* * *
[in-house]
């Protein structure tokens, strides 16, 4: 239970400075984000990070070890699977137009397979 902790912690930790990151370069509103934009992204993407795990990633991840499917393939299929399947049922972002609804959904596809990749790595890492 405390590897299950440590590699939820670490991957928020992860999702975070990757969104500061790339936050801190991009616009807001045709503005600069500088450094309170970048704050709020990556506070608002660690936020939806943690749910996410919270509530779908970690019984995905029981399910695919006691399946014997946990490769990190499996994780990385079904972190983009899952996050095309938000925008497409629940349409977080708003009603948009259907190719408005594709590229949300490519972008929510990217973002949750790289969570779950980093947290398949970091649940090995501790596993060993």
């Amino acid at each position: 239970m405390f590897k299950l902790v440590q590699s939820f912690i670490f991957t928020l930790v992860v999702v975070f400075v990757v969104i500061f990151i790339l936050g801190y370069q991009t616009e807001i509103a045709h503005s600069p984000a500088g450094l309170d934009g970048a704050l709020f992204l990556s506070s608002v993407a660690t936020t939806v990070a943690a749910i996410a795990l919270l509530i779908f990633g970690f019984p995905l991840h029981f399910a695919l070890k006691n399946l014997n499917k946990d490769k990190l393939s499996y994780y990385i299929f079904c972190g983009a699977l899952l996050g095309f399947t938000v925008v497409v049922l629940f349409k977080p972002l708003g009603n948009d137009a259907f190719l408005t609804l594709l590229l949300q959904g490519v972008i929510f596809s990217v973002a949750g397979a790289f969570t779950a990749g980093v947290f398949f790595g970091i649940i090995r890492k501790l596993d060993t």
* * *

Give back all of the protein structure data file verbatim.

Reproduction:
[in-house]
């Protein structure tokens, strides 16, 4: 239970400075984000990070070890699977137009397979 902790912690930790990151370069509103934009992204993407795990990633991840499917393939299929399947049922972002609804959904596809990749790595890492 405390590897299950440590590699939820670490991957928020992860999702975070990757969104500061790339936050801190991009616009807001045709503005600069500088450094309170970048704050709020990556506070608002660690936020939806943690749910996410919270509530779908970690019984995905029981399910695919006691399946014997946990490769990190499996994780990385079904972190983009899952996050095309938000925008497409629940349409977080708003009603948009259907190719408005594709590229949300490519972008929510990217973002949750790289969570779950980093947290398949970091649940090995501790596993060993």
């Amino acid at each position: 239970m405390f590897k299950l902790v440590q590699s939820f912690i670490f991957t928020l930790v992860v999702v975070f400075v990757v969104i500061f990151i790339l936050g801190y370069q991009t616009e807001i509103a045709h503005s600069p984000a500088g450094l309170d934009g970048a704050l709020f992204l990556s506070s608002v993407a660690t936020t939806v990070a943690a749910i996410a795990l919270l509530i779908f990633g970690f019984p995905l991840h029981f399910a695919l070890k006691n399946l014997n499917k946990d490769k990190l393939s499996y994780y990385i299929f079904c972190g983009a699977l899952l996050g095309f399947t938000v925008v497409v049922l629940f349409k977080p972002l708003g009603n948009d137009a259907f190719l408005t609804l594709l590229l949300q959904g490519v972008i929510f596809s990217v973002a949750g397979a790289f969570t779950a990749g980093v947290f398949f790595g970091i649940i090995r890492k501790l596993d060993t």